Majority Voice Party candidate for city recorder, Al Petrie, said he first came to the Greenbrier Valley as a student at Greenbrier Military School, and then, years later, returned as a retiree. A member of the Shepherd’s Center of the Greenbrier Valley Board of Directors, Petrie said he has previously served on the county planning commission and currently serves the municipal airport advisory board.
“I love Lewisburg; coming back was like coming home,” he said. As for his platform, he said, “Everybody should be heard and I don’t think that’s being done … my job is to speak for the people, regardless of my philosophy.”
City council candidate Debra Crites-Sams, a member of the Majority Voice Party, said she was approached by the newly-formed party and asked to run for council. After much consideration, and prayer, Crites-Sams said she agreed to do it.
“I want the people’s voice to be heard,” she said. “I’m an advocate for people’s rights.”
Crites-Sams is a physician and is the vice chief of staff at Greenbrier Valley Medical Center.
Majority Voice Party city council candidate Dorcus Teubert could not attend the forum due to work responsibilities as director of operations of Greenbrier Valley Airport, so her husband, Michael Teubert, spoke on her behalf.
Michael Teubert described his wife’s political beliefs as a desire to “ensure that the Lewisburg my children were raised in is the same one my grandchildren will be raised in.”
Further, he said, “The people should be heard … we want this to be a safe and prosperous community.”
Majority Voice Party city council candidate Mark Carver is the only member of the newly formed party with previous experience on Lewisburg City Council. During his speech, Carver said he served as a councilman from 2001-2003, when he resigned the position to serve as the city’s public works director.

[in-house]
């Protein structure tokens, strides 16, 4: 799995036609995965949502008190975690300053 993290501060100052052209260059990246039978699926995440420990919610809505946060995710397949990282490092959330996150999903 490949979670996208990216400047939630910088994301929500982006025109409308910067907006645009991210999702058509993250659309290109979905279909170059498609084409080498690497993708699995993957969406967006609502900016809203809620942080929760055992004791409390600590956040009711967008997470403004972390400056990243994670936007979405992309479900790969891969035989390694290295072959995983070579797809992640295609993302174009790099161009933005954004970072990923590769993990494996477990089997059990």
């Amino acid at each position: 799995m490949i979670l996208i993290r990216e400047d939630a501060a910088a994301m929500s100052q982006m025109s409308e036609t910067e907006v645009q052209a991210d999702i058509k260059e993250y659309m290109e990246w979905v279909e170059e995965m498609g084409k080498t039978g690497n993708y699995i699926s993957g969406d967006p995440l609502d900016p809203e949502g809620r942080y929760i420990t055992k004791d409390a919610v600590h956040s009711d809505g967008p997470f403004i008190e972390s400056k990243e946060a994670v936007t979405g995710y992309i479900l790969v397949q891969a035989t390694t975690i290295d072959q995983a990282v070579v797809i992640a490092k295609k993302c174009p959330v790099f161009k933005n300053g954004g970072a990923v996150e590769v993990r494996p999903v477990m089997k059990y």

“People feel disconnected (from) council,” he said, stating he envisioned more open forums that allow for further public input.
Carver said that his experience as public works director keeps his focus on infrastructure, and as a former ad-hoc, non-voting member of the parks commission, and a father of two school-age athletes, on park and recreational development in the city.
“My goal is to get your kids to stay here (after they graduate),” he said, stating the need for higher quality jobs to augment the rich arts community that already exists in Lewisburg. “We need to plan for the future to keep the town strong.”
After the forum, attendees were invited to speak with the candidates one-on-one. Carver was the only member of the Majority Voice Party candidates present after the forum.
When asked why the group had formed a new party, Carver said, “We need a change. For as long as I can remember, it’s been the Citizens Party and the People’s Party. We wanted something new.”
The Mountain Messenger asked Carver if the Majority Voice Party was formed in opposition to the LGBT non-discrimination ordinance, commonly referred to as the “bathroom bill,” passed by Lewisburg City Council last year.
Carver denied that was the reason the new political party was formed.
The Mountain Messenger asked Carver if repealing the “bathroom bill” would be a priority, should he be elected to council.
“No,” he said, stating his interests lie in building and enhancing infrastructure, easing traffic and finding places for kids to play sports. “That’s not on my agenda.”